Tuesday, December 27, 2016

5. Waging War against His People

I'm reading through Konrad Heiden's 1944 book, Der Fuehrer. The first five chapters were:
1. The chapter this week roughly covers the period till 1923. We have been flying around this period in the last few chapters. It is the period when Röhm's "patriotic murder clubs" were going around murdering people while the leadership of Bavaria was turning a blind eye. These were the "storm troopers" (SA). Meanwhile, Hitler's rallies were meant to work the German people up into a frenzy.

It was a civil war of sorts. You had these bands of angry men conducting war against their own people. Locally, they made "enemies" of their Germany disappear. Nationally, they meant to get rid of the democratic government, which they thought allowed for communism and was controlled by Jews.

Hitler said in 1922, "We want nothing to do with parliaments. Anyone who goes into a swamp sinks into the muck... A minority suffices to overthrow a state when the majority of the population has gone soft and lost its direction... We do not want the thing they call unity" (112). He compared himself to Jesus going into the temple with a whip, and he thought of himself in such grandiose terms.

In a time of chaos, public opinion is the true source of power. Hitler expressed the speechless panic of the masses. "His speeches are day-dreams of this mass soul; they are chaotic, full of contradictions" (106).

2. One of the leaders of Germany as a whole, for a short while, was actually Jewish--Walter Rathenau. He was actually making strong inroads to decreasing dramatically the amount of war reparations the Allies were expecting from Germany. He was killed by some petty racists in a drive by. If he had lived, perhaps Germany would have turned around.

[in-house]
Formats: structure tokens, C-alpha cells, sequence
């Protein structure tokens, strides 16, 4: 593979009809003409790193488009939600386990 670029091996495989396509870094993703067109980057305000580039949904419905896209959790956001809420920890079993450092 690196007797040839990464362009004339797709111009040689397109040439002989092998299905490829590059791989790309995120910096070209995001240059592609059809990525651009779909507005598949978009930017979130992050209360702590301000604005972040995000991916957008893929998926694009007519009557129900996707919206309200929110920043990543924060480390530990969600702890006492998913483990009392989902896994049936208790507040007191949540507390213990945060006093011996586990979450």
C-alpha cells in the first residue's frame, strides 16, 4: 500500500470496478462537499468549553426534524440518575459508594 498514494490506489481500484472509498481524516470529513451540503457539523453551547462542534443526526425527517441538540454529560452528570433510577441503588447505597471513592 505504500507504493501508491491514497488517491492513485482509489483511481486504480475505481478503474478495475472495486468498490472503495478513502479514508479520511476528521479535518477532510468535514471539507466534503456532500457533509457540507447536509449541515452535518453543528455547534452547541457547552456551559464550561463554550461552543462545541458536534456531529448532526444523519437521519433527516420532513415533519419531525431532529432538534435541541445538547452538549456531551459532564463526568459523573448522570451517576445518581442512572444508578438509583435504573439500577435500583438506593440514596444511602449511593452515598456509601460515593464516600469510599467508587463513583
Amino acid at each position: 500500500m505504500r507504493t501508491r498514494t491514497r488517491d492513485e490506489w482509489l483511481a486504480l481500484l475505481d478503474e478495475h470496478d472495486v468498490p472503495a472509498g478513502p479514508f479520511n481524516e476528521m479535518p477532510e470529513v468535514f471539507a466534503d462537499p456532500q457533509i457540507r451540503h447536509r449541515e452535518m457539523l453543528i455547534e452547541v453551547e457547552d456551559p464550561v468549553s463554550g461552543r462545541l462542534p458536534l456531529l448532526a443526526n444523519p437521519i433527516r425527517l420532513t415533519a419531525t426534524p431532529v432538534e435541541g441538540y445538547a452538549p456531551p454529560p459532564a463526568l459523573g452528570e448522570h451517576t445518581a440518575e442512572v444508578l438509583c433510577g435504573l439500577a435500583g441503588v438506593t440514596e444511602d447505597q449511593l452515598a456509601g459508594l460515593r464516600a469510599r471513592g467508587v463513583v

There were some laws passed as a result against extreme agitation from the right. After a change in the administration of Bavaria, Hitler himself was put in jail for a month for beating a speaker off a platform with a club. His greatest fear was deportation, since he was an Austrian and not a German by citizenship. Deportation was what he feared the worst.

In all of his agitation, Hitler was obsessed with the Jews, calling on Aryans and anti-Semites of all nations to unite in a struggle against the Jewish race, whom he saw as exploiters and oppressors.

3. As a final note, we are introduced to Hermann Göring in this chapter, who would become Hitler's second in command. At the time Hitler met him, he was a morphine addict.


David Drury said...

Continuing to track with each of these. Brings back memories to when i read this 5 years ago or so. Part of what I loved about this book is it never "rushed to WW2" since it was written during WW2, with Hitler living... so it really dwells on the early shaping moments in Germany and in Hitler himself. Fascinating and instructive.. Thanks for this work--a real gift to us all--I hope others read this obscure volume too

John Smith said...

Thank you for your time in sharing this. I find this account troubling and even depressing. Yet... there is deep wisdom to be gained here. If Germany had been offered forgiveness, friendship, and the dignity of reconciliation, would Hitler and his ilk have had any chance to bloom as they did? Is all of this disaster a consequence of the failure to forgive? By the Western allies failing to forgive and restore dignity to Germany, it seems that the devils of hell found a vast playground and playmates to create chaos and havoc and death. This account causes me to pause and consider more deeply the meaning and consequences of Jesus' command to forgive and to work toward reconciliation.